Review & Video Premiere: No Man’s Valley, Outside the Dream

Posted in Bootleg Theater, Reviews on March 7th, 2019 by JJ Koczan

no mans valley outside the dream

No Man’s Valley, “Eyeball” official video premiere

[Click play above to stream the premiere of No Man’s Valley’s “Eyeball” video. Their new album, Outside the Dream, is out March 22 on Tonzonen Records.]

Both their 2016 debut album, Time Travel (review here), and the new follow-up, Outside the Dream (on Tonzonen), immediately clue the listener into No Man’s Valley‘s priorities. This is not a band dealing in grounded fare. The Horst, Netherlands-based five-piece meld ethereal atmospherics with classic psychedelic blues, resulting in a two-sided long-player that channels Doors-style drift on “From Nowhere” after the earlier “Eyeball” melds echoing lysergics with airy post-rocking guitar and a fervent stomp in its drums. Modern touchstones would be The Flying Eyes (“From Nowhere”) or maybe even All Them Witches (“7 Blows”), but No Man’s Valley present these aspects of their sound with a distinctive, open feeling take on songwriting that’s nonetheless memorable, with a depth of mix that lends even the more straightforward push of “Hawk Rock” an ambient character.

Comprised of vocalist Jasper as well as guitarist Christian, bassist Rob, keyboardist Ruud and drummer Dinand, all of whom contribute backing vocals at one point or another, the band are able to tie together seemingly disparate moods and elements, suck that the subdued and malevolent closer “Murder Ballad” is preceded by “Lies,” which seems to call back to the earlier circus feel in the apex of “Eyeball,” but with something even more vicious at play. If one thinks of the album as a progression of dreaming, the opening title-track leads the listener into a fuzz-drenched subconscious along a soulful, organ-inclusive march, and “Eyeball,” “Hawk Rock” — as in, Hawkwind? certainly possible — and “From Nowhere” follow with a pattern of increasing depth, malleable the way one dream can turn into another instantly, getting weirder all the while. That would make side B opener “Into the Blue,” which is appropriately named as the bluesiest track on the record, a similar launchpoint into something darker throughout “7 Blows,” “Lies” and “Murder Ballad.”

That’s a convenient-enough narrative, but I’m not sure it’s what the band are actually shooting for. The lines aren’t so clearly drawn, and they don’t seem to want to be. There’s no question they end dark with “Lies” and “Murder Ballad,” but the path they take to get there isn’t so black and white, and to think it might be is to undervalue the complexity on display throughout sides A and B of the eight-song/40-minute outing. One would call it grey in its approach if it weren’t so gosh darn colorful. Ultimately, No Man’s Valley‘s breadth is not a detriment, of course, and they have the songwriting behind their explorations of mood to hold it all together. Fair enough, but even to look at the almost-manic assembly of images and figures on Outside the Dream‘s cover art, it’s clear they’re crafting a dreamscape — more inside the dream than out of it; though perhaps the title is referring to that haze in one’s first waking moments when consciousness and the unconscious seem to intertwine.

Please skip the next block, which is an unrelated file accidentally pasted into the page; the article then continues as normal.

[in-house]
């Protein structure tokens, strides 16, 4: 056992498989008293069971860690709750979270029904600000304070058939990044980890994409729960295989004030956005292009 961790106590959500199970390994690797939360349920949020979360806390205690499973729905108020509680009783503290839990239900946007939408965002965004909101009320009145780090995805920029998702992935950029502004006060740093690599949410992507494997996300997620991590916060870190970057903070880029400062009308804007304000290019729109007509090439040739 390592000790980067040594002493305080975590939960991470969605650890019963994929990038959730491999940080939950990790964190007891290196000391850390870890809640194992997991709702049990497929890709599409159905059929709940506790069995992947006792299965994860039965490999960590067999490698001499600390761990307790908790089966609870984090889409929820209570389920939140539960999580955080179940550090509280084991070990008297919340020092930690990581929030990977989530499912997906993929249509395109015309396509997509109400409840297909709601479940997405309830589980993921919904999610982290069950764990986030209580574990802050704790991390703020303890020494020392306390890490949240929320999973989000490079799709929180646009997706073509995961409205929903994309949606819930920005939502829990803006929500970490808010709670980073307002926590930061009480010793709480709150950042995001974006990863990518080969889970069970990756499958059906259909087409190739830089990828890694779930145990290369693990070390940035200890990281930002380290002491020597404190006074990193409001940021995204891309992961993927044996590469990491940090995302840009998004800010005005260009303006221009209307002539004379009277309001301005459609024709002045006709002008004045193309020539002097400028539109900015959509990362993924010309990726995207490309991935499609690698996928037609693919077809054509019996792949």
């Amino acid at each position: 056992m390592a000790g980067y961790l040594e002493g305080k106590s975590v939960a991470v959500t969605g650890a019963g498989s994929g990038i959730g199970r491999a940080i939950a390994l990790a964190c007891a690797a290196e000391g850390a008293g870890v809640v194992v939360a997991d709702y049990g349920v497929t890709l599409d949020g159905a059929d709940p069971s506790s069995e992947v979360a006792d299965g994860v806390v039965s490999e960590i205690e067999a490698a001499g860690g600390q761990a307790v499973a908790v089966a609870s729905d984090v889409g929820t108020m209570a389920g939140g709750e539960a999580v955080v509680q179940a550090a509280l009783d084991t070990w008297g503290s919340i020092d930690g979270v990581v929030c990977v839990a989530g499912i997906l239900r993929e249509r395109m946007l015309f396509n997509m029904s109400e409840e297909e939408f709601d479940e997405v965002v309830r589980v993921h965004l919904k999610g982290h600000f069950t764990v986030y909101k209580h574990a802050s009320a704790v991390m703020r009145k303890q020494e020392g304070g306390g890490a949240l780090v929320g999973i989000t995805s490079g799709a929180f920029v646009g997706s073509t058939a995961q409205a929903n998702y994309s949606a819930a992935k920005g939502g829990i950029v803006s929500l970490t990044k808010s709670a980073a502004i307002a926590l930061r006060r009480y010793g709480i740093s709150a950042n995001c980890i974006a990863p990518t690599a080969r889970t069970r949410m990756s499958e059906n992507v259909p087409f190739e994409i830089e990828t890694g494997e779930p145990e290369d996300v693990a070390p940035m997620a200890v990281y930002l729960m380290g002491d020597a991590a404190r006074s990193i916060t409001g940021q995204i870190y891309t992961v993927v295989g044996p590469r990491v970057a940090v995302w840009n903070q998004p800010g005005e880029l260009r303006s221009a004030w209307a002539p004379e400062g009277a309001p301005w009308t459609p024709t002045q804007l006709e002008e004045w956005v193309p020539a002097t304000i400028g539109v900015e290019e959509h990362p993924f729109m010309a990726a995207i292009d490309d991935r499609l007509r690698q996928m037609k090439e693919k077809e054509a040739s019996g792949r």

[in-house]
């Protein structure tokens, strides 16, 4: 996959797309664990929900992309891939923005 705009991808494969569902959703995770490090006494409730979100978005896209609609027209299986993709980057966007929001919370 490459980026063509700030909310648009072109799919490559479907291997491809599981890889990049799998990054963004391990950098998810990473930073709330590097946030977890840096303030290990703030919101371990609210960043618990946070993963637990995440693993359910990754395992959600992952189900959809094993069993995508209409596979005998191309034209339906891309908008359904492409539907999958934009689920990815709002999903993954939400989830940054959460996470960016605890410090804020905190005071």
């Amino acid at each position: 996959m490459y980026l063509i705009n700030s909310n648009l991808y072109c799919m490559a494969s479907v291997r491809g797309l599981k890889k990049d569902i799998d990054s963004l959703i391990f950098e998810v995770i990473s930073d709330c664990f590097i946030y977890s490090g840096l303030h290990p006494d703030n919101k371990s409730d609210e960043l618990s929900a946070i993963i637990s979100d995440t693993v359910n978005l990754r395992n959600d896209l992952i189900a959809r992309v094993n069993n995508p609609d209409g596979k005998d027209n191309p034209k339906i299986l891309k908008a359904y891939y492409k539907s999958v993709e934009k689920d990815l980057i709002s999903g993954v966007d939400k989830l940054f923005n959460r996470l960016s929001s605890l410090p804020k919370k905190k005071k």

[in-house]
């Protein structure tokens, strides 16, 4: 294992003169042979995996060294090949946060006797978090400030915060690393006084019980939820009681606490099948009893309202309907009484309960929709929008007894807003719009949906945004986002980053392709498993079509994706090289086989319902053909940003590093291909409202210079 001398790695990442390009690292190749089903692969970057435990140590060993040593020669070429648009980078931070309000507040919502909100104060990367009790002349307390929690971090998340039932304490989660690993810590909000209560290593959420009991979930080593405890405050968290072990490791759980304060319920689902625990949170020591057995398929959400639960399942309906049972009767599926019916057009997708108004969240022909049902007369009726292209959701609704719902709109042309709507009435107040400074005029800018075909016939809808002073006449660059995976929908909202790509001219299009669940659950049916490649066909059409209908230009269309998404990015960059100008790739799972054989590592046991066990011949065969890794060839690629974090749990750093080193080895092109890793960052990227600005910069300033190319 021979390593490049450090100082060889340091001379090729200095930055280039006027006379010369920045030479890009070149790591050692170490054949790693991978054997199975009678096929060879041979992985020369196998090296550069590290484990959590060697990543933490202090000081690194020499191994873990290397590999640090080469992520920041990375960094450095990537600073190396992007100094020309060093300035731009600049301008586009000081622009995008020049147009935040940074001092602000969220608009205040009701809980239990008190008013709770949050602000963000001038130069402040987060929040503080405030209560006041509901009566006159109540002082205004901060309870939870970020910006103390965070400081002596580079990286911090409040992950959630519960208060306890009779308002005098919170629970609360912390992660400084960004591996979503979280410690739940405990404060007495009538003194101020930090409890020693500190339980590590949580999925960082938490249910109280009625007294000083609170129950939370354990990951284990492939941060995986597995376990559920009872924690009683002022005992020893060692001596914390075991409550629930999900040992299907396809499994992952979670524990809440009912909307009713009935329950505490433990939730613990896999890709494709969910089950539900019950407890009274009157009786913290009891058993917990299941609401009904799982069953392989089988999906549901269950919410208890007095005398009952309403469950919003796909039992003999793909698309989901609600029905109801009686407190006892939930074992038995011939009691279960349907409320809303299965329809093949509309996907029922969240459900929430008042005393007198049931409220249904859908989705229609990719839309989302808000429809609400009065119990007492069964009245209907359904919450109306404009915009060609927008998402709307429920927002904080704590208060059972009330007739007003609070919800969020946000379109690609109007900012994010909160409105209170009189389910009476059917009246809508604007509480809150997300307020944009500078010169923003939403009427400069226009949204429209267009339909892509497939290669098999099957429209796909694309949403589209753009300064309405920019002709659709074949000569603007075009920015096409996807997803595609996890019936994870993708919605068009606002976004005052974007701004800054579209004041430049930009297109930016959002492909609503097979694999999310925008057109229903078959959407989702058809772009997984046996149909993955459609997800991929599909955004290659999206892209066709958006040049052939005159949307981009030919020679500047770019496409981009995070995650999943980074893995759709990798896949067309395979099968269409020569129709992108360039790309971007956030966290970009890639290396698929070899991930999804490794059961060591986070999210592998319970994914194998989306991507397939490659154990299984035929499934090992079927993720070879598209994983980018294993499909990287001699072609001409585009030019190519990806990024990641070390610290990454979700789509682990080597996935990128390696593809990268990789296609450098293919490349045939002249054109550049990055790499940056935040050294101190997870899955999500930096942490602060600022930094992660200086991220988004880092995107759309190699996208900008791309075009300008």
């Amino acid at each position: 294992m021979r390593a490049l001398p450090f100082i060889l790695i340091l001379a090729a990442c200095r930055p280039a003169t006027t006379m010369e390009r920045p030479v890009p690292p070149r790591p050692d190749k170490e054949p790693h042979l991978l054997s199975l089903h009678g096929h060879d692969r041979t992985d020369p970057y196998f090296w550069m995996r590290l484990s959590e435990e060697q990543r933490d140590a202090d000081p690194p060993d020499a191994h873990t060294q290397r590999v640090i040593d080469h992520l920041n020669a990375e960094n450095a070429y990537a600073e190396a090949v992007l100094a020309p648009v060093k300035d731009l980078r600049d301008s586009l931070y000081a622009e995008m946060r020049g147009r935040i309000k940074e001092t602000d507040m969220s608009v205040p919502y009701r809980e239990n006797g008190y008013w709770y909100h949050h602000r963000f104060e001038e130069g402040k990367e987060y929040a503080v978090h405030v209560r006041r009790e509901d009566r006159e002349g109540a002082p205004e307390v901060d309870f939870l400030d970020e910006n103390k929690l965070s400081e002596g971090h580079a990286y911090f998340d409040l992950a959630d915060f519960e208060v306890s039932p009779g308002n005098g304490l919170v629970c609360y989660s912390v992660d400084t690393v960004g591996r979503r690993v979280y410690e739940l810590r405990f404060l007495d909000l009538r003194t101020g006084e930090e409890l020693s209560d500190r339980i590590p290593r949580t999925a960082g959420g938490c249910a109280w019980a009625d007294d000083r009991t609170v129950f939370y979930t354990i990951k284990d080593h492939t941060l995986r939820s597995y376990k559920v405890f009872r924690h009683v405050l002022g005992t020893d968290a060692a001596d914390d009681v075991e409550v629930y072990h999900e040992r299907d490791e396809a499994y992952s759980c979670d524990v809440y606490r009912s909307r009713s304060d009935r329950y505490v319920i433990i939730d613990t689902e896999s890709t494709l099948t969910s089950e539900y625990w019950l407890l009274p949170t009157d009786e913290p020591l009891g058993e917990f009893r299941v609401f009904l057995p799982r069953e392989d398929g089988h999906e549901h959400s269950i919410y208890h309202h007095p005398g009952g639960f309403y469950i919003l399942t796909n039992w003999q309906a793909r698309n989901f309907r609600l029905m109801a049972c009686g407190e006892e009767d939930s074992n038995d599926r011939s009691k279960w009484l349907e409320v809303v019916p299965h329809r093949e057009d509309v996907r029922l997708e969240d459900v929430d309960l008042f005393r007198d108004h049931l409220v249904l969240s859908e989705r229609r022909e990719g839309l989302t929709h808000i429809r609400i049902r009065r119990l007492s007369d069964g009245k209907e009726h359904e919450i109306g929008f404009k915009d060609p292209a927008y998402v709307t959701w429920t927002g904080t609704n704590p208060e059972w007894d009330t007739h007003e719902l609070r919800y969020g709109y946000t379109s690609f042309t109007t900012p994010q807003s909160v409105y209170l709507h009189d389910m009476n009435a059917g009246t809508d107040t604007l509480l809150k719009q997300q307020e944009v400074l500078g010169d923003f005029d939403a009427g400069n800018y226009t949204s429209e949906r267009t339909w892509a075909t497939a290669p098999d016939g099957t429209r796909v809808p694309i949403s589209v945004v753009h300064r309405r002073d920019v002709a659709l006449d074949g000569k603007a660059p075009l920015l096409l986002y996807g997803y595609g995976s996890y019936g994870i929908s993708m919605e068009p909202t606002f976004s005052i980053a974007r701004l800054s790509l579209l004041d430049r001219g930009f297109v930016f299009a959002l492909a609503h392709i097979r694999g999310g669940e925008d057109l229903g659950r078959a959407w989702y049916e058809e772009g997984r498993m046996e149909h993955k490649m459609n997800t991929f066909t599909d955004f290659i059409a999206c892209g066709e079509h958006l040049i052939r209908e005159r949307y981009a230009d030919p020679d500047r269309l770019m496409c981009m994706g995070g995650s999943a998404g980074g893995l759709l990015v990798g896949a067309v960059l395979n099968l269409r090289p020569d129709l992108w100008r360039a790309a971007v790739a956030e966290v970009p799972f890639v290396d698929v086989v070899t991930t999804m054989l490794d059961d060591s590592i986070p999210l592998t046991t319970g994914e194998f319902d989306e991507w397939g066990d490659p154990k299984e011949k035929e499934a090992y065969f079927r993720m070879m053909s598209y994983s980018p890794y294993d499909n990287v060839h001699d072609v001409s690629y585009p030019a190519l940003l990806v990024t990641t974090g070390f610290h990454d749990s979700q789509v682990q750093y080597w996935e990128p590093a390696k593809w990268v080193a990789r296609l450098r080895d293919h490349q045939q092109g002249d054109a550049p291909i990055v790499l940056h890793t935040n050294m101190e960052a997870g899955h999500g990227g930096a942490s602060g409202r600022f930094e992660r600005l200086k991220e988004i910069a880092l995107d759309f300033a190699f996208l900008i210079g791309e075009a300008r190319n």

no mans valley

If that’s the case, the shouts in “Eyeball” and the surrounding swirl of effects, as well as the echoing ramble of “Into the Blue” would seem to make even more sense, making sense — from a conceptual standpoint — isn’t really the idea here. Whatever they might be expressing in terms of theme or story, there’s no question No Man’s Valley distinguish themselves among a swath of European psychedelic heavy by means of both style and substance in their work. “Into the Blue” descends into a glorious wash of guitar while the keys — Rhodes, maybe — still stand out all the more dream-like for cutting through the mix as they do, while the earlier “Hawk Rock” is all about thrust, with a garage-rocking style that resolves itself in a Hammond-drenched verse and a sudden stop ahead of the brooding “From Nowhere,” which indeed makes “nowhere” sound like the place to be.

All along this varied course, the band provide a trail of deceptively lush melody for the audience to follow along with them as they go deeper, and even as “7 Blows” seems to break in its midsection in order to vibe out ahead of the closing duo, there’s a return to the hook impending as if to let everyone know they’re not all the way gone yet. This care and attention to detail further help distinguish No Man’s Valley, but frankly, if their second album proves anything, it’s that they don’t need much help. Even in that vast, mostly empty landscape in the middle of “7 Blows,” Jasper plays a fitting Jim Morrison in order to give a human presence ahead of the cacophonous payoff to come. That transition, like Outside the Dream as a whole, is handled with fluidity and grace, and much as they seem to invite all parties to go get lost with them, they’re never actually lost. Even “Lies” has a swinging undercurrent despite its more cynical take and shorter runtime, and its percussive motion, start-stop guitar and bouncing organ line all come together with boozy verse lines to build to the standout chorus.

That leaves No Man’s Valley right at the precipice of “Murder Ballad,” which indeed lives up to its title. Foreboding guitar howls behind the quietly-delivered vocals and a steady, grounding, bassline. One would be remiss not to mention Nick Cave, but “Murder Ballad” isn’t out of place with the rest of Outside the Dream, it’s just a darker manifestation of that unconsciousness. Without the push of drums, it feels like the moment when the band finally let go into the ether, and even at just over four minutes, it is something of a grand finale in terms of execution without actually being overbearing in terms of volume. Fitting, then, that it should close, since it effectively draws down the dream-side of the album, leaving off to silence in such a way as to make one wonder what happens next. Did we wake up? Are we still asleep? Perhaps that’s an answer that will come with No Man’s Valley‘s third record, but either way, their second builds on the debut in terms of structure and expansion of sound, showing the band as perfectly comfortable in or out of the reaches of the waking world. Like a lucid dream, where they go from here would seem to be entirely up to them.